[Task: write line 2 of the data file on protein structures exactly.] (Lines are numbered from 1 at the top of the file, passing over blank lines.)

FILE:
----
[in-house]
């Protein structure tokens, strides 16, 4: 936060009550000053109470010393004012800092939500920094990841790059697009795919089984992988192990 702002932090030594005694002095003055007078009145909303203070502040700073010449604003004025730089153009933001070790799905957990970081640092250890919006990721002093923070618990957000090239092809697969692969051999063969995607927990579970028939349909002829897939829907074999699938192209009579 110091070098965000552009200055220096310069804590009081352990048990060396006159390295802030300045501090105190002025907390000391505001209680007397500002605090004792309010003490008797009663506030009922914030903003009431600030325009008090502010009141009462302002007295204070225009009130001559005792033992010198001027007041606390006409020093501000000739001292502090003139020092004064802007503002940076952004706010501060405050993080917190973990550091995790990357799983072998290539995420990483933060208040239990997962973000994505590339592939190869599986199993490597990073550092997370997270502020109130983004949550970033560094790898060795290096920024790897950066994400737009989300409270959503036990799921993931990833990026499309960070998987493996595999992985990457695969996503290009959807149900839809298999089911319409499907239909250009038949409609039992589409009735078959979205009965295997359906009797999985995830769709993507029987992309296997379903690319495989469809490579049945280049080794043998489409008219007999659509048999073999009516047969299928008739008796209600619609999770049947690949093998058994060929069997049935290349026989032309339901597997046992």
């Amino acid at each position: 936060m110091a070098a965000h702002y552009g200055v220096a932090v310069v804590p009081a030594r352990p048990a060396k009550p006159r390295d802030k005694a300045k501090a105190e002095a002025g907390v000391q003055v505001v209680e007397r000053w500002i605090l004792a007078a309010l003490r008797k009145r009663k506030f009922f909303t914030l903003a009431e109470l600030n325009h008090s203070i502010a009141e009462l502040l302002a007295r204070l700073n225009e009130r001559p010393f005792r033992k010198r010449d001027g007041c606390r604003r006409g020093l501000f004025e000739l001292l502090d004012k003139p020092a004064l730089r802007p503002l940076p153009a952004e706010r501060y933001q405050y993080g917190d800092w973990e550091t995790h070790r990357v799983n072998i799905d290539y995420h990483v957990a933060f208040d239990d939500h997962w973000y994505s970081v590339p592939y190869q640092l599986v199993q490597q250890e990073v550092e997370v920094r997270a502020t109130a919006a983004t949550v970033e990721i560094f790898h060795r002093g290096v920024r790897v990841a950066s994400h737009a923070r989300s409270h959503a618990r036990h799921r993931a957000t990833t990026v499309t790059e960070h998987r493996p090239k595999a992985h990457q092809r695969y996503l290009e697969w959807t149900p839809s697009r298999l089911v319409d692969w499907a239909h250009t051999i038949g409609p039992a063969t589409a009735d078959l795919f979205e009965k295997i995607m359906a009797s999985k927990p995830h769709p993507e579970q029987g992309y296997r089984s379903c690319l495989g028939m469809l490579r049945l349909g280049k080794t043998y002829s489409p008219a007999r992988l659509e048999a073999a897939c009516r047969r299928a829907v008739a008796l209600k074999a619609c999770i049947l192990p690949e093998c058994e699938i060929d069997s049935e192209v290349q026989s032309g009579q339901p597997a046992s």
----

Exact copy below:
């Protein structure tokens, strides 16, 4: 936060009550000053109470010393004012800092939500920094990841790059697009795919089984992988192990 702002932090030594005694002095003055007078009145909303203070502040700073010449604003004025730089153009933001070790799905957990970081640092250890919006990721002093923070618990957000090239092809697969692969051999063969995607927990579970028939349909002829897939829907074999699938192209009579 110091070098965000552009200055220096310069804590009081352990048990060396006159390295802030300045501090105190002025907390000391505001209680007397500002605090004792309010003490008797009663506030009922914030903003009431600030325009008090502010009141009462302002007295204070225009009130001559005792033992010198001027007041606390006409020093501000000739001292502090003139020092004064802007503002940076952004706010501060405050993080917190973990550091995790990357799983072998290539995420990483933060208040239990997962973000994505590339592939190869599986199993490597990073550092997370997270502020109130983004949550970033560094790898060795290096920024790897950066994400737009989300409270959503036990799921993931990833990026499309960070998987493996595999992985990457695969996503290009959807149900839809298999089911319409499907239909250009038949409609039992589409009735078959979205009965295997359906009797999985995830769709993507029987992309296997379903690319495989469809490579049945280049080794043998489409008219007999659509048999073999009516047969299928008739008796209600619609999770049947690949093998058994060929069997049935290349026989032309339901597997046992």